Lunch boxes can be a real chore. Registered dietician Julie Perks helps you to put together lunchtime treats that are healthy, tasty and nutritious. Lunch boxes can sometimes be a task dreaded by many parents. It can be stressful knowing what your child needs but not being sure how to implement successfully.
As children grow and develop we need to expose them to new foods and meal options to widen their nutritional intake.
When they first start school you are often given a list of lunch box dos and don’ts when it comes to lunch boxes. This might seem restrictive, but the link between healthy nutrition and concentration at school is very strong. Therefore, everyone benefits by your child having a healthy lunch box.
Homemade foods are preferable to your child choosing foods at a tuck shop, although many tuck shops do offer many healthy alternatives now. When a child is very young, though, they are unlikely to make the best decision, so I would recommend saving tuck money for when a child is old enough to make a healthy choice on their own or, at least, will listen to your advice.
For younger children, packing a healthy lunch needs to both provide enough nutrition to assist with their growth and development, as well as keeping their energy levels sustained through a day of learning and sometimes even for extra-mural activities.
To assist in making lunch boxes a little less stressful, I would advise involving your children in the decision-making, while guiding them through the following principles:
- Something from each food group should be represented – a starch, a protein and healthy fats, as well as vegetables and/or fruits. You can also consider something fun to add.
- They will also need something to drink. Water remains the recommended drink. Children should never be given fizzy drinks, as they are far too high in sugar. This also includes some iced teas and other juices. Often fruit juice can also be high in sugar – so if you do choose to give fruit juice, a 125ml serving of 100% fruit juice is equivalent to one fruit serving, so add in 125ml of water to make it a suitable beverage. If you are able to keep the lunch box cold you can also consider adding in a dairy drink like milk, or even a smoothie.
Some children prefer to eat the same foods every day and derive great comfort in the continuity of it. As long as their preferred meal meets the “balanced” approach, do not stress that they are getting bored. I would just recommend to keep checking in to see if they require any changes but for the most part, do not stress.
Other children, on the other hand, love variety in their lunch boxes and this can be quite stressful to consider new and interesting combinations. I have included a sample lunch box meal plan to give you some ideas.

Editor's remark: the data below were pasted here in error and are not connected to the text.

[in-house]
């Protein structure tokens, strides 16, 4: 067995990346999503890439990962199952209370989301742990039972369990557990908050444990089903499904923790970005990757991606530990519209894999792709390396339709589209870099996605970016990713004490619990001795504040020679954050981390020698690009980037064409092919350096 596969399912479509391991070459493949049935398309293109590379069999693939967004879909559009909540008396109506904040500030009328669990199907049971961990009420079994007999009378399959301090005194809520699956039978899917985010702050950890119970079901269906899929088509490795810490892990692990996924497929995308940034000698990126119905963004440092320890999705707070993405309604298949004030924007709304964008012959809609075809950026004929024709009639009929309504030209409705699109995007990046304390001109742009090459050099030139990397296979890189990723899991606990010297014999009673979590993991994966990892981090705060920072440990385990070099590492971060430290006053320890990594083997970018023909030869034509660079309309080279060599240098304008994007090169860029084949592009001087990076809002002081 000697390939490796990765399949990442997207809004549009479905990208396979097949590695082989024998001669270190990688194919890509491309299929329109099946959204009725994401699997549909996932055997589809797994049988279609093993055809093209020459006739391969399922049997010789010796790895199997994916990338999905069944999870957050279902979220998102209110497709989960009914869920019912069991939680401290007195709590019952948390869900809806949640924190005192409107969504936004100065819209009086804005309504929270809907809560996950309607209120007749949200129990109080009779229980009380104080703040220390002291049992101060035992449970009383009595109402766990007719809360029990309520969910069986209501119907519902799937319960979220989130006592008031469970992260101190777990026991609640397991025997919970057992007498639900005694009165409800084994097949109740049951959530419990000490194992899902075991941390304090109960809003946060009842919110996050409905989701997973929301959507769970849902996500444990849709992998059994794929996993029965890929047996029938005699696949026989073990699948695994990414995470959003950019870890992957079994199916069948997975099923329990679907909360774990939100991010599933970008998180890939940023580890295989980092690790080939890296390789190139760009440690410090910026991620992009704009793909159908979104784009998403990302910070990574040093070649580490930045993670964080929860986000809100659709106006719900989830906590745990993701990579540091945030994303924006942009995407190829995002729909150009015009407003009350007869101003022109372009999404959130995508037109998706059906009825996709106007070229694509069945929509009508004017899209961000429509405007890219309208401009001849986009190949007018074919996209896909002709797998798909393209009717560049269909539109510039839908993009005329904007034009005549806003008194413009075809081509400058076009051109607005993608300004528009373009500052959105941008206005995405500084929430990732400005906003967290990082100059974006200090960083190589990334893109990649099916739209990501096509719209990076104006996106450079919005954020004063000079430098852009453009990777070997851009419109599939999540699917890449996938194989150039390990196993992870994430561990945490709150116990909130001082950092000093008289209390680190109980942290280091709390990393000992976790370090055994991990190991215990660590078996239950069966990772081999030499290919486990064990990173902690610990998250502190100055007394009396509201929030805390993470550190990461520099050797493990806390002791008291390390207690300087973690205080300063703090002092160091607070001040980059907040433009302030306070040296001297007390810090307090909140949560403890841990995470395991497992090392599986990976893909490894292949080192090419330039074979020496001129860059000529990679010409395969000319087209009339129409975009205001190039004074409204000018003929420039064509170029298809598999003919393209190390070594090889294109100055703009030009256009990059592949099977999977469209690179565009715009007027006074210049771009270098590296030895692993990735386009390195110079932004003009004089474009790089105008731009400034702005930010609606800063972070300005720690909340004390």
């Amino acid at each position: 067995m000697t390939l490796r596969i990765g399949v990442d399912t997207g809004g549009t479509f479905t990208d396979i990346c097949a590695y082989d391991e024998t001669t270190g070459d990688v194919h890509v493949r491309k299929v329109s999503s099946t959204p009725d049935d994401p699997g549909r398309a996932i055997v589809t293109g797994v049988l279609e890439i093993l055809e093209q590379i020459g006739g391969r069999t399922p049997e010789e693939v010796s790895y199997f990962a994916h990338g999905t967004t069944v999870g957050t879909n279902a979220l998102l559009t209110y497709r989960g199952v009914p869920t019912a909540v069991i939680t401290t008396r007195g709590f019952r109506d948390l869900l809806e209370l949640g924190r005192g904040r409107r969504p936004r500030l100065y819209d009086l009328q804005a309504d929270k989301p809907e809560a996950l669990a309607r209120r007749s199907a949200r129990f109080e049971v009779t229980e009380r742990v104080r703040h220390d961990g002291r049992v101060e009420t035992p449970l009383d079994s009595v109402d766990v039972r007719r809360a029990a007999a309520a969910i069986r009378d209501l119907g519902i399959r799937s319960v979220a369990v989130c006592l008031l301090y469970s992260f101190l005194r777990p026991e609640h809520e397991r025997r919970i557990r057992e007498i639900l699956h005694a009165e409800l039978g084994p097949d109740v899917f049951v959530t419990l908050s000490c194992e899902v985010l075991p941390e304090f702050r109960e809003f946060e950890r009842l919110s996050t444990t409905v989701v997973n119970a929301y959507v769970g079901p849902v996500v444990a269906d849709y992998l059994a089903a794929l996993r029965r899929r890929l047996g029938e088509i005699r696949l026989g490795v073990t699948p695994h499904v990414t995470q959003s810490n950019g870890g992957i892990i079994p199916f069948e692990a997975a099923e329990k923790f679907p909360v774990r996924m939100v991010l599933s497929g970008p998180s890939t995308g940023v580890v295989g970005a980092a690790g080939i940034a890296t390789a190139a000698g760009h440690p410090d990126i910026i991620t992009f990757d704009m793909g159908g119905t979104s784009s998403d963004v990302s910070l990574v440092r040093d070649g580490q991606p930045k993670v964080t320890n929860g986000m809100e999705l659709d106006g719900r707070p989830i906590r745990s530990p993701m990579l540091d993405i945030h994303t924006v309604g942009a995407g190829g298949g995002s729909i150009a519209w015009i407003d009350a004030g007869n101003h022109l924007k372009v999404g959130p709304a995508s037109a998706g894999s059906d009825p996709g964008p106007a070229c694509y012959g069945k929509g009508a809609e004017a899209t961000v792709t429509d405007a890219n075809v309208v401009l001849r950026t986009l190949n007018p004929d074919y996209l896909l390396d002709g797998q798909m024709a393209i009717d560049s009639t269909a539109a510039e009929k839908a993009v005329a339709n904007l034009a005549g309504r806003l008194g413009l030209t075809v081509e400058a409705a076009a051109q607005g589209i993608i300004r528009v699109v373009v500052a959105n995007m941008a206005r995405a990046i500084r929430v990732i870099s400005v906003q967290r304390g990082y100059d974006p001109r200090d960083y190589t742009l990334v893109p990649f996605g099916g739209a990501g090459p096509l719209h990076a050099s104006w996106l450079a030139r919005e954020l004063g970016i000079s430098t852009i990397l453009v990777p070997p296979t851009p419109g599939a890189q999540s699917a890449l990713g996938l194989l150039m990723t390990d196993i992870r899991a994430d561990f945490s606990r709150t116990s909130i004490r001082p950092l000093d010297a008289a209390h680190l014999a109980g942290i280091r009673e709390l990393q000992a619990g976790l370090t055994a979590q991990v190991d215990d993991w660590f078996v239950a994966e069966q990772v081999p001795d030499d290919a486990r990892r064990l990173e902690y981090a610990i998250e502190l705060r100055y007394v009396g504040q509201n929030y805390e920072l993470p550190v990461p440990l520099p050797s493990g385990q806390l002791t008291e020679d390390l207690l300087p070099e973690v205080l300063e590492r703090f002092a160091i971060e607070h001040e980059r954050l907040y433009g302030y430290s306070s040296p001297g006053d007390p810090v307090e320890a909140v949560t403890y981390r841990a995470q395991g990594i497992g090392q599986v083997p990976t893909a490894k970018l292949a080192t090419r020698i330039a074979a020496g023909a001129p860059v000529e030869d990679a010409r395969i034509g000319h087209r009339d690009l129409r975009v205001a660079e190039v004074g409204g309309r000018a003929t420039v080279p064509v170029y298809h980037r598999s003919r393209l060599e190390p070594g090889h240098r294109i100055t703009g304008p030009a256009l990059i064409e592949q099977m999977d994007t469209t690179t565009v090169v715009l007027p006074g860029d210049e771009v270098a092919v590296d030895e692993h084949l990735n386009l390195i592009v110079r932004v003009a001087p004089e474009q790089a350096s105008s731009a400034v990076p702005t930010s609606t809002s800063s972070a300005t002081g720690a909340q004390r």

You may wish to also include your children in the meal preparation process and get their input. Especially as children get older they will enjoy being included in the decision-making. Your role as the parent will be to guide their choices and discuss with them why certain foods are necessary and why others cannot be enjoyed in excess.
When including a healthy treat for children, you can consider including any of the following options. They allow children to learn how to include treats into a balanced diet while still being healthier than certain store-bought (or tuck shop) options:
- Homemade veggie chips – made in the oven
- Fruit and nut mix (add in some chocolate chips for a real treat)
- Energy balls (be careful of ones high in energy – mostly nut-based ones)
- Low GI biscuits
- Homemade popcorn
- Lean biltong
- Homemade bran muffin
- Healthy loaf cake loaded with fruit and nuts and/or seeds
|Break 1||Tortilla wrap filled with hummus, veggies and chicken/soya strips||2 slices low GI bread filled with tuna mayo, and a small container of chopped veggies – baby tomatoes, carrots, cucumber wedges, peppers, etc.||Chickpea salad – made using tinned or dried chickpeas, some feta, peppers, red onion, cooked beetroot and roast butternut. Add in dhania/ coriander leaves or mixed herbs. Use an olive oil dressing with vinegar and mustard.||Brown whole-wheat rolls filled with lean burger patty (veg/chicken/ beef/ lamb mince).
Alternatively, make chicken mince meat balls and serve with roll and some chopped vegetables.
|Pasta salad made using whole-wheat pasta, baked beans, chopped veggies and either tuna/leftover chicken pieces and some lettuce/ spinach or rocket.|
|Break 2||Yoghurt, a homemade bran muffin and a fruit.||Whole-wheat crackers and some hummus/ sugar-free peanut butter and a fruit.||A fruit kebab (or whole fruit) and some fruit and nut mix.||One energy ball and a fruit.||A wedge of lower fat cheese, some homemade veggie chips and lean biltong.|
If you are ever in doubt regarding your child’s nutritional intake, growth or if your child has special nutritional requirements (e.g. allergies) – speak with a registered dietician. To find one in your area, visit www.adsa.org.za.